Many of us take our vision and perception of the world for granted on a daily basis. We assume that everyone is privy to the same sights and sounds and interpretations of sense in the same manner. This is just not true. While GUNNAR Optiks generally enhance the visual experience, especially in a digital landscape, there is so much more to the sense of sight that even we cannot begin to dream of covering it all with amber tinted lenses.
Take Synesthesia for example. This neurological condition is not well defined, as only recently research has begun to re-address this interesting sensory and cognitive jigsaw puzzle. One of the most common forms of Synesthesia is that of grapheme. This is where the synesthetes (a person with Synesthesia) perceives letters and numbers as randomly colored. There are also other caveats of the condition that cause distance to be applied to different subsets of numbers and letters, or other spatial misalignment that simply doesn’t exist. There are also those that hear sounds in relation to visual motion. These are involuntary and uncontrolled reactions to reality and perception. There is no cure, but then it seems that perhaps an alternate view of perceptive reality might be preferred over actual reality sometimes. The designers of the game Child of Eden felt the same way.
Child of Eden, published by Ubisoft, by designer Tetsuya Mizuguchi is a game that claims to engage sound, vision and touch in a seamless manner. You can check out the trailer for the game here, and see for yourself the imagery that is presented. It is a little over the top, it does take place in the future and within a computer network I believe. Based on the colors and interaction, this is probably game where you’d want to switch from classic Amber tint GUNNARs to Crystalline, just to get the feel of the true color. A lot of it is on dark backgrounds, so I wouldn’t worry too much about eye strain. Tetsuya Mizuguchi is the pioneer in these types of games, having been responsible for Rez an early version of Child of Eden.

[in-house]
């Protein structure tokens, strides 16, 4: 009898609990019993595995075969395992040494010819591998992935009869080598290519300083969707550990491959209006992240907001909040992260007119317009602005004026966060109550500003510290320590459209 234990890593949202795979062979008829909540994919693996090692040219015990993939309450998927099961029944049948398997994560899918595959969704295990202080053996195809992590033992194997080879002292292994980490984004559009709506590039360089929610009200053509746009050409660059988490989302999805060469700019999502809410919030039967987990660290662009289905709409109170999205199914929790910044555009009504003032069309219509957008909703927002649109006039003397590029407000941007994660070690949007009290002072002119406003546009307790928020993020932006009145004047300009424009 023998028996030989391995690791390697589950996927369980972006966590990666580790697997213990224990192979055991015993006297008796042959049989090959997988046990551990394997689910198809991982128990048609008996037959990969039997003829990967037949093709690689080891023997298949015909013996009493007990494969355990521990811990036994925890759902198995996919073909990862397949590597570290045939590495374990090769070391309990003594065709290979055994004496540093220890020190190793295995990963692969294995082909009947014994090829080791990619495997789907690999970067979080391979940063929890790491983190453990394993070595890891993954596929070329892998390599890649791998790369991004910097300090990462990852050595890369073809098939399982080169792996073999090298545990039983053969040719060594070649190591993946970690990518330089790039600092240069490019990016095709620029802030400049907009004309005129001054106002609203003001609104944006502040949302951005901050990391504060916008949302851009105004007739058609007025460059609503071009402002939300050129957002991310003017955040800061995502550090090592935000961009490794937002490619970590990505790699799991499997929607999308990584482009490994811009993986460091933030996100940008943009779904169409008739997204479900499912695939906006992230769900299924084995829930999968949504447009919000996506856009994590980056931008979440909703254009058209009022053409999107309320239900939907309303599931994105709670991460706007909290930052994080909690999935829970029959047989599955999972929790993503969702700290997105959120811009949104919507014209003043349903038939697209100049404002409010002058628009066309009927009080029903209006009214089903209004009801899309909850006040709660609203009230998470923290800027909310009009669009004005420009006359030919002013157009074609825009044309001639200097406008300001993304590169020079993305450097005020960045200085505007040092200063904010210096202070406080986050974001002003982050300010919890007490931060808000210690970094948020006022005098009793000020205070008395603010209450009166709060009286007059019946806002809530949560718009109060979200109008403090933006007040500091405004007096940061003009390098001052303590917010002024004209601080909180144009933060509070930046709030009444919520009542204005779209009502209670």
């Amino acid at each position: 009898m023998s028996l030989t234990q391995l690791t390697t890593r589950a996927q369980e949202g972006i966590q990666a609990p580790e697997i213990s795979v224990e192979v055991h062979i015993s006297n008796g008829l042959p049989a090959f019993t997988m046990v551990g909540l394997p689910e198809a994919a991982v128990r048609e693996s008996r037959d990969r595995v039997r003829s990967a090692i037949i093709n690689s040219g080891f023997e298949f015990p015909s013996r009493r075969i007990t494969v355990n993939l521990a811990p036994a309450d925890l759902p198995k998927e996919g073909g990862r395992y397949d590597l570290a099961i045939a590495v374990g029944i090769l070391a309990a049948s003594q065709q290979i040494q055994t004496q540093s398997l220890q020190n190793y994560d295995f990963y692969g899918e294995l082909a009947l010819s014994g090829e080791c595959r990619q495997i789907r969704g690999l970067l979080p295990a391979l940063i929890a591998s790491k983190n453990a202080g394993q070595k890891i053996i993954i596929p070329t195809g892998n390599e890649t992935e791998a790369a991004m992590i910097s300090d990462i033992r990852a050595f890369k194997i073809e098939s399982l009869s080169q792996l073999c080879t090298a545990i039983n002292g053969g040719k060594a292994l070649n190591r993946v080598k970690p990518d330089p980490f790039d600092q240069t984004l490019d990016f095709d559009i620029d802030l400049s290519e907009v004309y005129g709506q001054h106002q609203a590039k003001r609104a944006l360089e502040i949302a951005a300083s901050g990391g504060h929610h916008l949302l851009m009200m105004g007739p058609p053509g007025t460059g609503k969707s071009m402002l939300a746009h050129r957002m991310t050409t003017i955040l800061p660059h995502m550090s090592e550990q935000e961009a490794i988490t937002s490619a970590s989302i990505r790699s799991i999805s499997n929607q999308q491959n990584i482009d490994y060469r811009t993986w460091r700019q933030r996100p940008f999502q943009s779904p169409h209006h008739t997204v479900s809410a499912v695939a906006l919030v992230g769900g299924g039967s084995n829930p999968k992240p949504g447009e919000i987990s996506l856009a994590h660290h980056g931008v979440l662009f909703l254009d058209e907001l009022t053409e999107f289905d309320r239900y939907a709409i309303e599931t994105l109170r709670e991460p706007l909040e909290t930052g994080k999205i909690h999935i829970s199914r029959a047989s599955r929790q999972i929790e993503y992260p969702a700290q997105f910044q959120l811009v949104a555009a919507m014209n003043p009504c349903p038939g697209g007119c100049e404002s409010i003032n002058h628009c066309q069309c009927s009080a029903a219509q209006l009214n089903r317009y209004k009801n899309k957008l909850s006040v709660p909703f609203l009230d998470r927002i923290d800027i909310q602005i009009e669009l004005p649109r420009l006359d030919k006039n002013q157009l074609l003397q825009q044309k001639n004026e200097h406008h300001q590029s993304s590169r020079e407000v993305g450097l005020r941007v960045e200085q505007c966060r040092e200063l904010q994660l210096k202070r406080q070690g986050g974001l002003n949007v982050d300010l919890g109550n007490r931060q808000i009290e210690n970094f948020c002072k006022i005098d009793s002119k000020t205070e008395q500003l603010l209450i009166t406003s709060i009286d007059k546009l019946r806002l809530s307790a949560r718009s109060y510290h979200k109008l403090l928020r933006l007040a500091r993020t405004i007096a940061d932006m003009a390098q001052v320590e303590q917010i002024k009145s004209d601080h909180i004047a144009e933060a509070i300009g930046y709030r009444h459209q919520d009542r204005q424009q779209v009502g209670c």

This article in Psychology Today discusses Rez, Child of Eden as well as a board game that also seeks to emulate Synesthesia. Yet what the article lacks is a reason why one would want to smell the music (though smelling is a sense that video games cannot emulate – yet). While Synesthesia is interesting, and provides a few advantages in the visual sense, it is still a condition which causes disorienting and false perceptions of the world around you. So basically, Tetsuya Mizuguchi wants to show you what it would be like if you were on LSD — something that also causes you to smell colors and disassociate senses.
Though we are always looking for different ways to perceive the world. With GUNNAR glasses, you can at least perceive the world without worrying about fatigue headaches and computer vision syndrome, but you can’t see numbers as colors. While the games mentioned above do offer some insight into the world of people with this condition, they don’t really emulate it. Rather, they only use our perception of color, shapes and sound. A person with Synesthesia would have a totally different experience, and the games most likely don’t emulate what they are experiencing as there are so many variables to each person’s particular instance of Synesthesia. There hasn’t been enough research to date to be able to pinpoint exact conditional variables to properly emulate it for those of us with “normal” perception. Hence the LSD reference, which actually makes more sense. Rather than experiencing true Synesthesia, our perceptions are merely tested with a layman level of synthetic Synesthesia.
In the end we’ll truly never know what it is like to have Synesthesia and deal with altered perceptions on a daily basis. You can rest assured though, that GUNNAR Optiks is here to help with the visual perceptions in your daily life that we consider normal, whether they are or not. And if you have Synesthesia, you might want to consider a pair, if not just to make the color of those numbers a bit sharper.